A BID to demolish a petrol station in Herefordshire has been met with resistance from locals, with 10 homes earmarked for the site.

Top Garage, on the outskirts of Bromyard on the A465 Hereford Road, is no longer a viable business, consultants said as they applied for planning permission from Herefordshire Council.

Applicant Nigel Davis wants permission for five “townhouses” of between three and five bedrooms, and five flats, arranged in three clusters rather than in a single block.

The application came just a year after a plan for twice the number of homes on the site was rejected, but now concerns have been raised over lasting damage to Bromyard's job opportunities.


The initial application said Top Garage had been on the market for around five years, the design and access statement submitted to the council said, but potential buyers failed to see the £900,000 business as viable.

And Cliff Morris, who lives in Panniers Lane, said the asking price was set at a housing premium and therefore there were no acceptable offers.

In a letter to Bromyard and Winslow Town Council to urge councillors not to back the bid, which they later did, he said reference is made to replacing the "unsightly and under-utilised garage premises".

But he pointed out that the photographs supplied in the application report showed the site was "neglected is under its current ownership" and a "simple clearing of scrap, junk and debris would improve it immeasurably".

He also said it wasn't a brownfield site, as defined by CPRE, the countryside charity, and the loss of employment land would further damage the already poor employment prospects for Bromyard. He has objected to the proposal, but Herefordshire Council is yet to publish his letter.

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"If the route to gain residential planning permission is to try to sell commercial/employment land at an inflated price, get no offers then apply for housing then a precedent would be set that could 'open the floodgates' and will inevitably damage employment prospects," Mr Morris said.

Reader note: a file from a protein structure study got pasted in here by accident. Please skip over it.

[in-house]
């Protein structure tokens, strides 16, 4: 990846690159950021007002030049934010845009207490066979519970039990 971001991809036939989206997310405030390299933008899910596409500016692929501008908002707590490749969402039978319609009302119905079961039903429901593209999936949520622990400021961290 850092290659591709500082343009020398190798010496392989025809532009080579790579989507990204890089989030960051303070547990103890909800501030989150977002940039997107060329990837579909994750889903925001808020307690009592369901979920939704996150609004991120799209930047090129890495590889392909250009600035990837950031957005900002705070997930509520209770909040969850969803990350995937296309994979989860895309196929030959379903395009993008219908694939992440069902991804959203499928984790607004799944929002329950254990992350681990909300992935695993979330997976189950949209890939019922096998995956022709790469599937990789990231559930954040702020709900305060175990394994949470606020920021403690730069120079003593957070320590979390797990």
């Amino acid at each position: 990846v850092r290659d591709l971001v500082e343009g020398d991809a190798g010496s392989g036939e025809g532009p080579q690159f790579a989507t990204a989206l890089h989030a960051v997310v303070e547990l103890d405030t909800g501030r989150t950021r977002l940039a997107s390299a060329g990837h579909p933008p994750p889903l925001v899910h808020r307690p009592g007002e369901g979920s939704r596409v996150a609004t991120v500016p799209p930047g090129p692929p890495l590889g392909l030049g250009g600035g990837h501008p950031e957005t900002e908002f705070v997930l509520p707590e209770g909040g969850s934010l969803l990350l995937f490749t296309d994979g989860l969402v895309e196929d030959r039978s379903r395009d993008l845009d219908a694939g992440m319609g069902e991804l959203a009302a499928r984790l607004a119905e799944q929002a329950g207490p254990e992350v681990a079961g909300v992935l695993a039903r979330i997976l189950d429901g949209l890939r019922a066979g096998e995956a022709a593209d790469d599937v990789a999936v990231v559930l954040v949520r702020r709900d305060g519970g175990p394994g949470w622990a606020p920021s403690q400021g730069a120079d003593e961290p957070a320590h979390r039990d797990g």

He also highlighted problems in the local area regarding the water supply, as well as the fact the land would be classed as contaminated.

"The proposed homes are an 'in your face' urban design, out of keeping with this prominent rural location," he said.


"Far from a 'gateway' to Bromyard it will be a three-story sore thumb 10 metres high, visible from the Malvern Hills. The Top Garage and HOPE lighting already dominate this ridge and with additional dwellings, any hope of rural dark skies will be futile.

"I urge you to vote against this application which would be real support for the future prospects of Bromyard and its residents which have been so badly served in the past.

"Housing without jobs is not in the interest of Bromyard or its residents."

Herefordshire Council rejected a previous bid to build five houses and 15 flats at the site in December 2021, due to the issue of likely additional pollution entering the river Lugg SAC (special area of conservation), as well as issues of design, transport, housing mix, impact on neighbours, and the lack of a so-called section 106 agreement to provide wider infrastructure benefits.

But a 54-page planning statement accompanying the new bid sets out how it will address these, following talks with Herefordshire Council planners back in spring.